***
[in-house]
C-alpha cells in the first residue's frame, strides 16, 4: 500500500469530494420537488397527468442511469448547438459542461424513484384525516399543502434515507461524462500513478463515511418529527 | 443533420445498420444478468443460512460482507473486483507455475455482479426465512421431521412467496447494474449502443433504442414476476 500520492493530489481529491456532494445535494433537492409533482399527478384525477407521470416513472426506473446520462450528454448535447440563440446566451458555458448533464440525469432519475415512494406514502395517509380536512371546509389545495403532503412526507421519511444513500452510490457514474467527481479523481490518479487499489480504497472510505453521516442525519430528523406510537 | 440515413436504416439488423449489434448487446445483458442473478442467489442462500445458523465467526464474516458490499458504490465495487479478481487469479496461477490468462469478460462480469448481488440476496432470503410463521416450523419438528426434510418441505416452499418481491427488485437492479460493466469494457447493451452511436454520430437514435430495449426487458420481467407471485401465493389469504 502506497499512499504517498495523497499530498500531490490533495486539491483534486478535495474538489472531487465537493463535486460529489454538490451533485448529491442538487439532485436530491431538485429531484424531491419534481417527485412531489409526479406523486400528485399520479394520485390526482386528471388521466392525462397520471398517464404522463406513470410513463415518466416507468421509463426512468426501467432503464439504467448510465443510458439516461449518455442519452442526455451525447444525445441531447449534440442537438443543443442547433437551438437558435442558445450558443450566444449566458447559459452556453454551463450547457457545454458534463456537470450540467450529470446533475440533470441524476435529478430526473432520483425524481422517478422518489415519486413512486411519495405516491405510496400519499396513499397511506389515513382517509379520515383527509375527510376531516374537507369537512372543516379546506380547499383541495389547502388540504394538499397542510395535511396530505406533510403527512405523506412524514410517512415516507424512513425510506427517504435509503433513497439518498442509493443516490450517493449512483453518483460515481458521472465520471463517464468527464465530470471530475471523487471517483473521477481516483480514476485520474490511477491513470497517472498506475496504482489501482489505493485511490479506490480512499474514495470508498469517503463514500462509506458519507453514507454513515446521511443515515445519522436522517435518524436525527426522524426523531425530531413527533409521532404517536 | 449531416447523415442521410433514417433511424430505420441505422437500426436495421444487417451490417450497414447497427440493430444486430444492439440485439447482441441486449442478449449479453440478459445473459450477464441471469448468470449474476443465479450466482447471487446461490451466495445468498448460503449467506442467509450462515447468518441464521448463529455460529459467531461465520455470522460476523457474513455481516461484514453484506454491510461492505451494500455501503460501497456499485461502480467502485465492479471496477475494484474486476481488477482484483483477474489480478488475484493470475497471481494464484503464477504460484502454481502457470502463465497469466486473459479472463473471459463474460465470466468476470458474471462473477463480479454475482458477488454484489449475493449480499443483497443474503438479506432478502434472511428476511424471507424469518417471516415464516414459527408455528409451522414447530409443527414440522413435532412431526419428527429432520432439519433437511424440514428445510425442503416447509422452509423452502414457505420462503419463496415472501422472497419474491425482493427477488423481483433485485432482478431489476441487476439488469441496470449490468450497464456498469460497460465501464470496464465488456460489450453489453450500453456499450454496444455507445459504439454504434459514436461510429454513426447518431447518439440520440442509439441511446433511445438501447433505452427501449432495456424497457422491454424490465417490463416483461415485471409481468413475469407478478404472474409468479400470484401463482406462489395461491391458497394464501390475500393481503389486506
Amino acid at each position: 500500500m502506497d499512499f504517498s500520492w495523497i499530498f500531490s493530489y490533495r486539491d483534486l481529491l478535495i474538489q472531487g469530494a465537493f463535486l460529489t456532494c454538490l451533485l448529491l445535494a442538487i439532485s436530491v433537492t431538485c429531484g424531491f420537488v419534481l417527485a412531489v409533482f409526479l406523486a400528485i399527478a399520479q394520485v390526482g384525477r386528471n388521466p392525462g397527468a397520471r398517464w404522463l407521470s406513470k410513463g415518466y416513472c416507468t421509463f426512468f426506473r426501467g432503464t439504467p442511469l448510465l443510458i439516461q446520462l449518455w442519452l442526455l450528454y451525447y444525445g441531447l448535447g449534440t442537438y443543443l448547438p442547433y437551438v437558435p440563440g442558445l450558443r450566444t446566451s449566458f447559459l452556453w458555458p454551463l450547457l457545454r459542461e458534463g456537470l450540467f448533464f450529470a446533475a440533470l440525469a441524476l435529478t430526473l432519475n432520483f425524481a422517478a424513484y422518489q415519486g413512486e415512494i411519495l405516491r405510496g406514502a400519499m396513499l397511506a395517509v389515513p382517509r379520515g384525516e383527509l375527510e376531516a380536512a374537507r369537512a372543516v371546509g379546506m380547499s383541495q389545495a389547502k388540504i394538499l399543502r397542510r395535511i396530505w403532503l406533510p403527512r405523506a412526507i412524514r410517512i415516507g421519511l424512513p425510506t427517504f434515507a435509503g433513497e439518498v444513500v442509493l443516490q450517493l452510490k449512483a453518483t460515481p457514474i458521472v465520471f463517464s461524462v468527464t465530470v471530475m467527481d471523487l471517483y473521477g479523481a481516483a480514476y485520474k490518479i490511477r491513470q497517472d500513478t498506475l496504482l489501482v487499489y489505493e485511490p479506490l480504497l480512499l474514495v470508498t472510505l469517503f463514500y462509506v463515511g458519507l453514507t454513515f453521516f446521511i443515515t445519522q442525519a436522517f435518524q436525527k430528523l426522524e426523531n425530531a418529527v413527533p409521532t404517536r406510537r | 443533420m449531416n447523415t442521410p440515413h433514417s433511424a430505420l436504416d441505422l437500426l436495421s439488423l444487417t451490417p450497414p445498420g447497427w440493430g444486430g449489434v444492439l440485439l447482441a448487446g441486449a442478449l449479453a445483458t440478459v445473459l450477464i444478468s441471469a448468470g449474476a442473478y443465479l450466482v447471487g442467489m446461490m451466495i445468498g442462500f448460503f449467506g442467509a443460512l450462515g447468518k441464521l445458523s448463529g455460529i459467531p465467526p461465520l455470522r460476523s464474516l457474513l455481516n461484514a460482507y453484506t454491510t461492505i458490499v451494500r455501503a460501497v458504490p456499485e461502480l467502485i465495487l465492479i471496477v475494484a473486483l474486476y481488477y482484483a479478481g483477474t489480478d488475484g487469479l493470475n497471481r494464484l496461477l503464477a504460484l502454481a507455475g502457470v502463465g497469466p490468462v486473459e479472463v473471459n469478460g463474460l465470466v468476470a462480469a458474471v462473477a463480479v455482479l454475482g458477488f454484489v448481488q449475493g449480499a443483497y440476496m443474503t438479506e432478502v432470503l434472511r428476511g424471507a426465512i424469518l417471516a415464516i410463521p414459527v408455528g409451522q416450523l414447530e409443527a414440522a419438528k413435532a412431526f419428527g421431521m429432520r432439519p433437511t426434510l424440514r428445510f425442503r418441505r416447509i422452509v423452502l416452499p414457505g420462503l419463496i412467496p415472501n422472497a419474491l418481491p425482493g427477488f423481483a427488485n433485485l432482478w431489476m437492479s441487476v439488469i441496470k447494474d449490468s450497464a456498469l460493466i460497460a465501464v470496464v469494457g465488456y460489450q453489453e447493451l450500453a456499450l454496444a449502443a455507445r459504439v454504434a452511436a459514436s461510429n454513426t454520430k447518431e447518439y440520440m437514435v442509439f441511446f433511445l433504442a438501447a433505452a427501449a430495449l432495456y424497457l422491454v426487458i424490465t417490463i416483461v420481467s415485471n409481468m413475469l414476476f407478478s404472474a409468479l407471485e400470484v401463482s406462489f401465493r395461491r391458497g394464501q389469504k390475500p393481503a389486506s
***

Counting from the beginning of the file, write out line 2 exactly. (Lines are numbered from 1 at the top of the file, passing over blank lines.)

C-alpha cells in the first residue's frame, strides 16, 4: 500500500469530494420537488397527468442511469448547438459542461424513484384525516399543502434515507461524462500513478463515511418529527 | 443533420445498420444478468443460512460482507473486483507455475455482479426465512421431521412467496447494474449502443433504442414476476 500520492493530489481529491456532494445535494433537492409533482399527478384525477407521470416513472426506473446520462450528454448535447440563440446566451458555458448533464440525469432519475415512494406514502395517509380536512371546509389545495403532503412526507421519511444513500452510490457514474467527481479523481490518479487499489480504497472510505453521516442525519430528523406510537 | 440515413436504416439488423449489434448487446445483458442473478442467489442462500445458523465467526464474516458490499458504490465495487479478481487469479496461477490468462469478460462480469448481488440476496432470503410463521416450523419438528426434510418441505416452499418481491427488485437492479460493466469494457447493451452511436454520430437514435430495449426487458420481467407471485401465493389469504 502506497499512499504517498495523497499530498500531490490533495486539491483534486478535495474538489472531487465537493463535486460529489454538490451533485448529491442538487439532485436530491431538485429531484424531491419534481417527485412531489409526479406523486400528485399520479394520485390526482386528471388521466392525462397520471398517464404522463406513470410513463415518466416507468421509463426512468426501467432503464439504467448510465443510458439516461449518455442519452442526455451525447444525445441531447449534440442537438443543443442547433437551438437558435442558445450558443450566444449566458447559459452556453454551463450547457457545454458534463456537470450540467450529470446533475440533470441524476435529478430526473432520483425524481422517478422518489415519486413512486411519495405516491405510496400519499396513499397511506389515513382517509379520515383527509375527510376531516374537507369537512372543516379546506380547499383541495389547502388540504394538499397542510395535511396530505406533510403527512405523506412524514410517512415516507424512513425510506427517504435509503433513497439518498442509493443516490450517493449512483453518483460515481458521472465520471463517464468527464465530470471530475471523487471517483473521477481516483480514476485520474490511477491513470497517472498506475496504482489501482489505493485511490479506490480512499474514495470508498469517503463514500462509506458519507453514507454513515446521511443515515445519522436522517435518524436525527426522524426523531425530531413527533409521532404517536 | 449531416447523415442521410433514417433511424430505420441505422437500426436495421444487417451490417450497414447497427440493430444486430444492439440485439447482441441486449442478449449479453440478459445473459450477464441471469448468470449474476443465479450466482447471487446461490451466495445468498448460503449467506442467509450462515447468518441464521448463529455460529459467531461465520455470522460476523457474513455481516461484514453484506454491510461492505451494500455501503460501497456499485461502480467502485465492479471496477475494484474486476481488477482484483483477474489480478488475484493470475497471481494464484503464477504460484502454481502457470502463465497469466486473459479472463473471459463474460465470466468476470458474471462473477463480479454475482458477488454484489449475493449480499443483497443474503438479506432478502434472511428476511424471507424469518417471516415464516414459527408455528409451522414447530409443527414440522413435532412431526419428527429432520432439519433437511424440514428445510425442503416447509422452509423452502414457505420462503419463496415472501422472497419474491425482493427477488423481483433485485432482478431489476441487476439488469441496470449490468450497464456498469460497460465501464470496464465488456460489450453489453450500453456499450454496444455507445459504439454504434459514436461510429454513426447518431447518439440520440442509439441511446433511445438501447433505452427501449432495456424497457422491454424490465417490463416483461415485471409481468413475469407478478404472474409468479400470484401463482406462489395461491391458497394464501390475500393481503389486506